Wednesday, March 26, 2014

Middle Prong to Shining Rock Marathon

On the drive to Sunburst on Saturday Yuri remarked his plan was to take it easy on the run. I had to ask if he had looked at the route I'd picked out for us as there was nothing easy sounding about it to me and I was a little worried about how hard it really could be.


Green Mtn. > Mountains to Sea > Little Sam Knob > Flat Laurel Creek > Art Loeb Spur > Art Loeb > Black Balsam > Art Loeb > Fork Mtn.

Green Mountain trail #113 in Middle Prong Wilderness and Fork Mountain trail #109 in Shining Rock Wilderness are likely the two least traveled and most difficult trails you will find in the Pisgah Ranger District. I've done both trails before and knew exactly what to expect: insane elevation changes over very rugged terrain, bountiful views, twisted rhododendron tunnels, disappearing trails and few people. They are my two favorite trails in the forest. We were traveling light and other than my shorts, shoes and shirt I was armed with only arm warmers, gloves, wool cap, two bottles of water, a dropper of bleach, lighter and a thousand calories. There would be no lollygagging this day.

Green Mountain trail climbs steeply from the start and I tried running.

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That first pitch levels off a little after a few hundred vertical feet but the next four miles are still very much a serious climb. Every once in a while you top a little finger and get a brief flat stretch but that is often combined with rhododendron so tight that you have to run or hike hunched over. After almost three thousand feet of climbing you top out on Green Knob and the trail begins to go through several different patches of high mountain balds but unlike most of the balds in the area these have a great sense of solitude to them.

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We made the turn onto the Mountains to Sea trail and briefly discussed going the short way to the top of Mt. Hardy but we all agreed that we still had a long way to go and even a short way out of the way should be avoided if possible so we passed on it. The MST through Middle Prong is flat, twisted and slow going. Somewhere on it Yuri remarked that we were already over nine miles in. I did the math and realized that if the run was only 18-20 miles, as I had thought, we should only have been seven miles in. It would be over 20, that  much was for sure.

At highway 215 we could have taken Flat Laurel Creek but instead stayed on the MST and started climbing up towards Devil's Courthouse. I had been eating all day but my thousand calories were already cut in half and I was starting to worry about food; I was bonking a little and had moved from the front to the far back of the pack.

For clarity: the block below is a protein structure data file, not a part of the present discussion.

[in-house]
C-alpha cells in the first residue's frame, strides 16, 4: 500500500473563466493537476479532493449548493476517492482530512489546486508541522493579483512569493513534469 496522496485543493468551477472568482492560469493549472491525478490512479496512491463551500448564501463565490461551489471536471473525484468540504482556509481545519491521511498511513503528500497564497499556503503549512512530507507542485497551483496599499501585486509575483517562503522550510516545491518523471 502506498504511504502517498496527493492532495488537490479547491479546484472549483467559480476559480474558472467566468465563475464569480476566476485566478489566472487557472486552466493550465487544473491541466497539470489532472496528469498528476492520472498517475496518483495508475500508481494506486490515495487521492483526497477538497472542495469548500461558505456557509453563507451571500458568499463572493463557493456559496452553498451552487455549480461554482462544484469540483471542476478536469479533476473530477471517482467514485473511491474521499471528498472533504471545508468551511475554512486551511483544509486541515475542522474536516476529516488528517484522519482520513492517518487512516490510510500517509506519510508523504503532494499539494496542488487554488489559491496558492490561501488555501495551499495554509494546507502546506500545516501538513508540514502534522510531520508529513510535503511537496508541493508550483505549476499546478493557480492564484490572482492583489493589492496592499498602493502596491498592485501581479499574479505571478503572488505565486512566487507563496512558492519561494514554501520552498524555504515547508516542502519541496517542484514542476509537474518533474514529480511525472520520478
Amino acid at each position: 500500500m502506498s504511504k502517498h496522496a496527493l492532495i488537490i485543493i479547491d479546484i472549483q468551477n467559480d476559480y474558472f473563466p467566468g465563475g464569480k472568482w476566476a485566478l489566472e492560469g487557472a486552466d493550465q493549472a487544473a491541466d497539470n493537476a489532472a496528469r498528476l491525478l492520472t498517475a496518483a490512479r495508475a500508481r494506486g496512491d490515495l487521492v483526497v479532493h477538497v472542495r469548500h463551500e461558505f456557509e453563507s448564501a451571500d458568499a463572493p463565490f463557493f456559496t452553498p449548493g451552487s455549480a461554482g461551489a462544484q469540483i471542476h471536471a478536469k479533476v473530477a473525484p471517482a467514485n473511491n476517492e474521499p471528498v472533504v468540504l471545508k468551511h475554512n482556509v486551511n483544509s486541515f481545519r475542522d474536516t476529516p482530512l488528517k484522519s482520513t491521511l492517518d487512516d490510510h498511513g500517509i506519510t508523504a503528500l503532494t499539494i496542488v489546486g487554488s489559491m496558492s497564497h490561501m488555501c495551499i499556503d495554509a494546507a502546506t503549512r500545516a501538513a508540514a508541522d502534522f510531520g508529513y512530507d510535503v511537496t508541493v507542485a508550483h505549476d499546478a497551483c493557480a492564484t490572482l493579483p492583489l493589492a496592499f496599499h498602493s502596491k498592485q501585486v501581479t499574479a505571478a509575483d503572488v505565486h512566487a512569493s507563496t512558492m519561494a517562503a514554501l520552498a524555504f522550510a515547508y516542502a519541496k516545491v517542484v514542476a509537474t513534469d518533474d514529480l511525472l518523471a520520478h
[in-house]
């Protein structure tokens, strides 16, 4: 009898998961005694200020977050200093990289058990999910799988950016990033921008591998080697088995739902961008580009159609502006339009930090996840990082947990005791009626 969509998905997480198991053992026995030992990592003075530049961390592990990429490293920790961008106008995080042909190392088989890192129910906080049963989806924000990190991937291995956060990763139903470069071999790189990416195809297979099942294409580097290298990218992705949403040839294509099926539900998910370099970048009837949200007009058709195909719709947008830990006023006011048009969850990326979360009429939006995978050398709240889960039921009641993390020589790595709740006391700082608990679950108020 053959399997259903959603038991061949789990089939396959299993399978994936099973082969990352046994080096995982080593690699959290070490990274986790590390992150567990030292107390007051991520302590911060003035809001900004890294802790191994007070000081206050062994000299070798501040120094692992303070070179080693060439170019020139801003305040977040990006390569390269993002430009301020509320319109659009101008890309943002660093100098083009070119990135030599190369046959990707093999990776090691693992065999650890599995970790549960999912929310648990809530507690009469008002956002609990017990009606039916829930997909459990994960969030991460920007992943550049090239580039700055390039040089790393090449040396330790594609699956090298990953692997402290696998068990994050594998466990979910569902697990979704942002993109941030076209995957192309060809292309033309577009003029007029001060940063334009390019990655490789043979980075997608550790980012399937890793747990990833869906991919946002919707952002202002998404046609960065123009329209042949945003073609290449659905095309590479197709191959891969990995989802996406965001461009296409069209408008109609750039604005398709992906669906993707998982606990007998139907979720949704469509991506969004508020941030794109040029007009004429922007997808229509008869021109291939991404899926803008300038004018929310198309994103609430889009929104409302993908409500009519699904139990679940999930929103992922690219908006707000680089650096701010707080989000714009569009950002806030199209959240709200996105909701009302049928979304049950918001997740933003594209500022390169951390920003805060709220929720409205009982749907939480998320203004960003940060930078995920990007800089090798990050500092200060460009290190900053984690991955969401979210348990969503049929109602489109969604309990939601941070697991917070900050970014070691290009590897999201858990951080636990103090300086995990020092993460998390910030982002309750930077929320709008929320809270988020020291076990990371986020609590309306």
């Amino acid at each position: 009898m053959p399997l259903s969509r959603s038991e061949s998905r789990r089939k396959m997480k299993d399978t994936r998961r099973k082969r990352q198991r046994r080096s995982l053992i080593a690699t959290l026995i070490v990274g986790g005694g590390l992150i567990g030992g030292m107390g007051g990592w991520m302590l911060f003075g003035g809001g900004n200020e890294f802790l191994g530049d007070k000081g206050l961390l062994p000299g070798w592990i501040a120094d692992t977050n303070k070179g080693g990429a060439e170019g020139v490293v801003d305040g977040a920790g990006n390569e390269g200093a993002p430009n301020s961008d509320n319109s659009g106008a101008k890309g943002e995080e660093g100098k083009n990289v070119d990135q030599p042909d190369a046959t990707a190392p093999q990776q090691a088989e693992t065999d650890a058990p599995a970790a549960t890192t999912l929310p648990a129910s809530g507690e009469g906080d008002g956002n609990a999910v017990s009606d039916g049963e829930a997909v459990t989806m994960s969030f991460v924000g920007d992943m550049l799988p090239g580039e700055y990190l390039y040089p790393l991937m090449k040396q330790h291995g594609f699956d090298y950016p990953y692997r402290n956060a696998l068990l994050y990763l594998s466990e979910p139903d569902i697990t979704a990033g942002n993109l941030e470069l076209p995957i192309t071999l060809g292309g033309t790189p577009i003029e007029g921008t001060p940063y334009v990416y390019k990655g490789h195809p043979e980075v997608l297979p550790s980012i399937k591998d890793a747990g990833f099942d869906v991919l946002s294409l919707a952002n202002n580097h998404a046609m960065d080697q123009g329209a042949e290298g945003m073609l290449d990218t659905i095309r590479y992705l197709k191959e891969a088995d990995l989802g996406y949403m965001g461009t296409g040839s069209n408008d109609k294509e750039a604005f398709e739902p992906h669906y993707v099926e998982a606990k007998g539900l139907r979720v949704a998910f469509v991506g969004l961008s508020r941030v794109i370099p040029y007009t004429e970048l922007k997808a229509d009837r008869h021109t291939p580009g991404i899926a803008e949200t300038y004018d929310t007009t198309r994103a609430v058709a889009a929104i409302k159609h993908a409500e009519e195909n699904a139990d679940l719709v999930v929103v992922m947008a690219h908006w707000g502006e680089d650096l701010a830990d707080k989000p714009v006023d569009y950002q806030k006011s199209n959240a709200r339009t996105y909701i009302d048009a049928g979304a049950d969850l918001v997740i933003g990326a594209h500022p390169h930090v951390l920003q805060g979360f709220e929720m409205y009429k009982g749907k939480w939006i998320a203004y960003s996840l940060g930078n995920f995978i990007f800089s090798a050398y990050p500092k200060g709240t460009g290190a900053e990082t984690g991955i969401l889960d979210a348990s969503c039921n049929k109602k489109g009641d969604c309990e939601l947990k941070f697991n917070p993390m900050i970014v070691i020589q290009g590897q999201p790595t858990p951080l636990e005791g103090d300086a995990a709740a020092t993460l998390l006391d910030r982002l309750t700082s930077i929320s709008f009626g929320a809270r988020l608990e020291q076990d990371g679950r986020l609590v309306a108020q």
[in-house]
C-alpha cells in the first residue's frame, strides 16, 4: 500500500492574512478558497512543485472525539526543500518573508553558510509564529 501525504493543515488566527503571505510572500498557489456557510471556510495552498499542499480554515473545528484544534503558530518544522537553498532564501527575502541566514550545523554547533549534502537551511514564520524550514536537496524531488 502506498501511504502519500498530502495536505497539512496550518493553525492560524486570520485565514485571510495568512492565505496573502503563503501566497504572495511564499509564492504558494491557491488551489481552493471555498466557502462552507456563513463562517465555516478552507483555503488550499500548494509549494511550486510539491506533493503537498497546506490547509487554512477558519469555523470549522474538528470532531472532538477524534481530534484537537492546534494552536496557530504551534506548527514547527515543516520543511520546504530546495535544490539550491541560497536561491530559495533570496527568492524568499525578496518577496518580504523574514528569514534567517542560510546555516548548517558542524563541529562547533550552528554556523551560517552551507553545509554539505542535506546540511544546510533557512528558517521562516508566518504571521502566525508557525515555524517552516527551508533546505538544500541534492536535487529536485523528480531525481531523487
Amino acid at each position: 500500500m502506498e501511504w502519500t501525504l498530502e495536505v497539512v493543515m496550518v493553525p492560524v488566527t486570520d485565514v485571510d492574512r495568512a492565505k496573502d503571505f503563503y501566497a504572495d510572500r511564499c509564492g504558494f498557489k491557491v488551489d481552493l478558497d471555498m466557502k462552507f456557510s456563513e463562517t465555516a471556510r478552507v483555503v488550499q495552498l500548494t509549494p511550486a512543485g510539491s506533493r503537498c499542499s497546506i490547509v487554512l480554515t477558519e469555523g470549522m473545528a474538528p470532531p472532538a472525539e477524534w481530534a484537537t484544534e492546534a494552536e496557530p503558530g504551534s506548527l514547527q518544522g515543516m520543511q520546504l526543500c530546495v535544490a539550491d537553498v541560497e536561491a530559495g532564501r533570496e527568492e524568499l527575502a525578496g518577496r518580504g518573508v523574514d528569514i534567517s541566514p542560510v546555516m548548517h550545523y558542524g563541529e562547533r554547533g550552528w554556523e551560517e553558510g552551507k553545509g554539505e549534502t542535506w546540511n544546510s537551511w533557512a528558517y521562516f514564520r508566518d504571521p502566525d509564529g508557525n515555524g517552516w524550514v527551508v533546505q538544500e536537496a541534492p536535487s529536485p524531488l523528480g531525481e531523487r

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Down Little Sam, up Flat Laurel Creek to the Black Balsam parking lot and it is decision time again. Do we go over the top of Black Balsam Knob and Tennent Mountain or do we stick to Ivestor Gap trail and take the flat and easy way? We opt for the two 6000' peaks, of course. We stopped at the spring for our last chance of water until the end of the run where I popped a hit of caffeine and ate half of my last Snicker's bar before we took off across the wide open balds. It was a perfect early spring day and I was suddenly feeling great. The lows I had felt on the MST and Little Sam were gone and I was running strong and fast.

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Art Loeb III and the many social trails that weave around these balds are some of the most treacherous erosion gullies you will find around but this day I found them surprisingly runnable. While the solitude over the Wilderness had been shattered by the throngs of people this section still made for some truly excellent running. We paused briefly on the top of Tennent and I showed Jon the long ridge with all its various peaks that the Fork Mtn. trail would take us across.

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Fork Mountain is seven of the best miles of trail you will find in Pisgah. And also seven of the hardest miles. After 18 miles of hard mountain running the trail took its toll on us. We spread out, each of us enjoying the trail's beautiful misery on our own. For most of it's length Fork Mtn. follows the ridge line and twists, turns and climbs up and over Birdstand Mountain. It might look flat on the map but it is anything but flat. But it is oh so good!

After five miles or so we finally reached our final intersection of the day where we would finally begin to descend back down to Sunburst. We were all pretty spent by this point and we took a minute to relax before we summoned our final bit of strength for the home stretch.

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Those final miles drop 2000' straight down. If all the climbing hadn't been enough this final pounding was certain to fulfill any wishes for the run we might have had.

25 miles. Seven hours.

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